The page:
In Sweden, if you complete more than three hours of exercise a week, you can take an additional week as annual leave, a scheme which their government hopes will make employees happier, healthier and, ultimately, more productive at work.
In the UK, and especially in London, the environment is arguably more pressurised and performance based. As with everywhere, office politics can play a part in terms of a person’s experience in the workplace, and one of the more amusing aspects causing tension is bad etiquette.
Perhaps more so in the UK than mainland Europe, how people interact, and the potential offence that can be caused, is discussed with reasonable frequency. One area of particular consternation is the tone which should be adopted, and the level of formality employed, when contacting people via e-mail. According to surveys which have been conducted over the past few years, “Hey!” is often considered to be too informal, “Dear” is thought of as old-fashioned, and “Morning!” too cheery. A number of participants said that “Dear Sir or Madam” made them think that they had received a complaint. Some individuals remarked that correspondence starting “Dear friend” made them conclude that the sender could not know them, and “Greetings” made them think about Nigerian prince e-mail scams.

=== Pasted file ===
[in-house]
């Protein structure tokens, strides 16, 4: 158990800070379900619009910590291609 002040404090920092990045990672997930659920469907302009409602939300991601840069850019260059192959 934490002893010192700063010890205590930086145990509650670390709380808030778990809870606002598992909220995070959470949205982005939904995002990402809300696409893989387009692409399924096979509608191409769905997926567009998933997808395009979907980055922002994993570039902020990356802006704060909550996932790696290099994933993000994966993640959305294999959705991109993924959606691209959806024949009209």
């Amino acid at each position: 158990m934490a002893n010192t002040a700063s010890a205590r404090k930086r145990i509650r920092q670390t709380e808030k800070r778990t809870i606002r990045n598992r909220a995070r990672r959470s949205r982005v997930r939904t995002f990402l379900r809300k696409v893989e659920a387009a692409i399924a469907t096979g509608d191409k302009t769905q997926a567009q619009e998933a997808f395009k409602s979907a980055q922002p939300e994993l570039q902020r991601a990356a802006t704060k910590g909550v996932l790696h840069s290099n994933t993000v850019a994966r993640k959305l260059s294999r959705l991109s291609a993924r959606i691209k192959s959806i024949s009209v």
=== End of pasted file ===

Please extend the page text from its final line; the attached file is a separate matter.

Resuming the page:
Interestingly, many UK participants were more sensitive to the language used compared with other nationalities. This may be of interest to behaviouralists and sociologists, as well as those interested in studying different cultural and social norms.